To the Editor:
We enjoyed reading the article by Christ et al. (1). The discussion about ultrasound criteria, specifically where to put the threshold to distinguish between a polycystic and a normal ovary, has been ongoing for some time and will surely continue for a while yet. Although the results are somewhat predictable since this report is a reassessment of partial data from a previous study (2), the timing of this publication is important because it reinforces a recently published task force report (3). Change is long overdue, but we believe the recommendation of using ≥ 25 follicles per ovary (3) should be adopted promptly as it is clear that the former threshold of 12 follicles is obsolete due to the improvement in the resolution of ultrasound. However, physicians should be aware that a much lower threshold should be used when trying to identify women at high risk of having an excessive response to exogenous gonadotropins used in in vitro fertilization/intracytoplasmic sperm injection cycles. Women with a total antral follicle count (AFC) > 20, considering both ovaries, are already at a higher risk of ovarian hyperstimulation syndrome (4). Another important point to consider when choosing the best threshold are the differences observed in AFC during reproductive age (5). The question of using the same threshold or different thresholds depending on a woman’s age should be balanced between diagnostic test accuracy and ease of implementation.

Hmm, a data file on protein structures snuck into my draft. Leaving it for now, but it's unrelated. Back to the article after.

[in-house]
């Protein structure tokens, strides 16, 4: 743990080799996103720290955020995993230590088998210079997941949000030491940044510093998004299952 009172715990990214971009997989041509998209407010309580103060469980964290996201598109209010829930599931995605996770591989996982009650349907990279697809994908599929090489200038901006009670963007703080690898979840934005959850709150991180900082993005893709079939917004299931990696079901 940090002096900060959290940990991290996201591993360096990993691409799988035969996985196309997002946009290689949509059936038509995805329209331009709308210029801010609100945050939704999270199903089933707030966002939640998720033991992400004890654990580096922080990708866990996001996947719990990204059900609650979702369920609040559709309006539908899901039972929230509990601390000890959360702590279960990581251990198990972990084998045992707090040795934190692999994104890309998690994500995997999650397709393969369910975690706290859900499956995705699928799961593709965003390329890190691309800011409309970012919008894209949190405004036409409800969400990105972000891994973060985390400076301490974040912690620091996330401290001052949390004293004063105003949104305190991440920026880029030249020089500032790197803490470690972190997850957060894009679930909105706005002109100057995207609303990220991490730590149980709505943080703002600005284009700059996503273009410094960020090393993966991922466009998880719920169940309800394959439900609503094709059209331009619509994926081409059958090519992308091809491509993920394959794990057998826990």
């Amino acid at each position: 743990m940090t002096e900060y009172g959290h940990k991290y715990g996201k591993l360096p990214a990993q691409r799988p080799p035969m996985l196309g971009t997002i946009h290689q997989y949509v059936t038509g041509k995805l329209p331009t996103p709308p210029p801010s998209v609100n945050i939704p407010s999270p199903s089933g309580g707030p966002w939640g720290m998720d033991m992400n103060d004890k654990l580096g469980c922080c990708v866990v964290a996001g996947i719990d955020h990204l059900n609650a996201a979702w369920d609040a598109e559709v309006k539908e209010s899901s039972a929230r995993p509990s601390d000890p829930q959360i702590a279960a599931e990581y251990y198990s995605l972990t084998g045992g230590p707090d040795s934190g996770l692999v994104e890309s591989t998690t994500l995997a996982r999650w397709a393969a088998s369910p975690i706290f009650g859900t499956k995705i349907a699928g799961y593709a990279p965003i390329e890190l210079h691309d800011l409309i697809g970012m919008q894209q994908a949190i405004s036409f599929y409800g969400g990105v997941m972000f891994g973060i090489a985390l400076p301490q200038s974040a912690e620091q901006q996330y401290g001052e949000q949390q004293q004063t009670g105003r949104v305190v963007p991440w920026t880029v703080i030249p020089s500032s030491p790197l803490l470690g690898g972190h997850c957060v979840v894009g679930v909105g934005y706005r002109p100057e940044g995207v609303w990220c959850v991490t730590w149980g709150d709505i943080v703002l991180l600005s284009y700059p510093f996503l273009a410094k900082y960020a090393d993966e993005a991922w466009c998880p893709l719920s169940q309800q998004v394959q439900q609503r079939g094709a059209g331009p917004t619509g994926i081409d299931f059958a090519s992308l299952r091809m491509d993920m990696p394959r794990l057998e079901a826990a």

We want to raise the question about an issue that we believe is no less important than the threshold: the misleading name given to the associated health condition. Such ovaries do not have cysts, only follicles. Several women are concerned about their “cysts” and frequently repeat ultrasound scans to examine whether the cysts are gone or even ask about the need to undergo surgery for removing them. In our opinion the best term for the health condition is hyperandrogenic anovulation, and the best term for the ovarian appearance would be multifollicular ovaries. These names are much easier to be properly explained and are much less likely to cause unnecessary harm.
We would like to highlight the fact that many sonographers who regularly perform gynecological ultrasound are able to subjectively recognize the typical appearance of ovaries from women with hyperandrogenic anovulation. The ovary is enlarged, its stroma is hyperechogenic relative to its cortex and highly vascular, and, above all, there are numerous, small follicles arranged around the periphery. We believe that pattern recognition should not be abandoned; even this study showed that the pattern of follicle distribution as well as the stromal area had significant diagnostic potential (1).
To summarize, we welcome the call to update the current criteria but we want to note that normative data should be the basis of further studies, as they are more appropriate when dealing with such variable values. Alongside this issue is an equally important need to change the misnomer given to this enigmatic health condition. Why not do both at the same time?
Martina Kollmann, M.D., Department of Obstetrics and Gynaecology, Medical University of Graz, Austria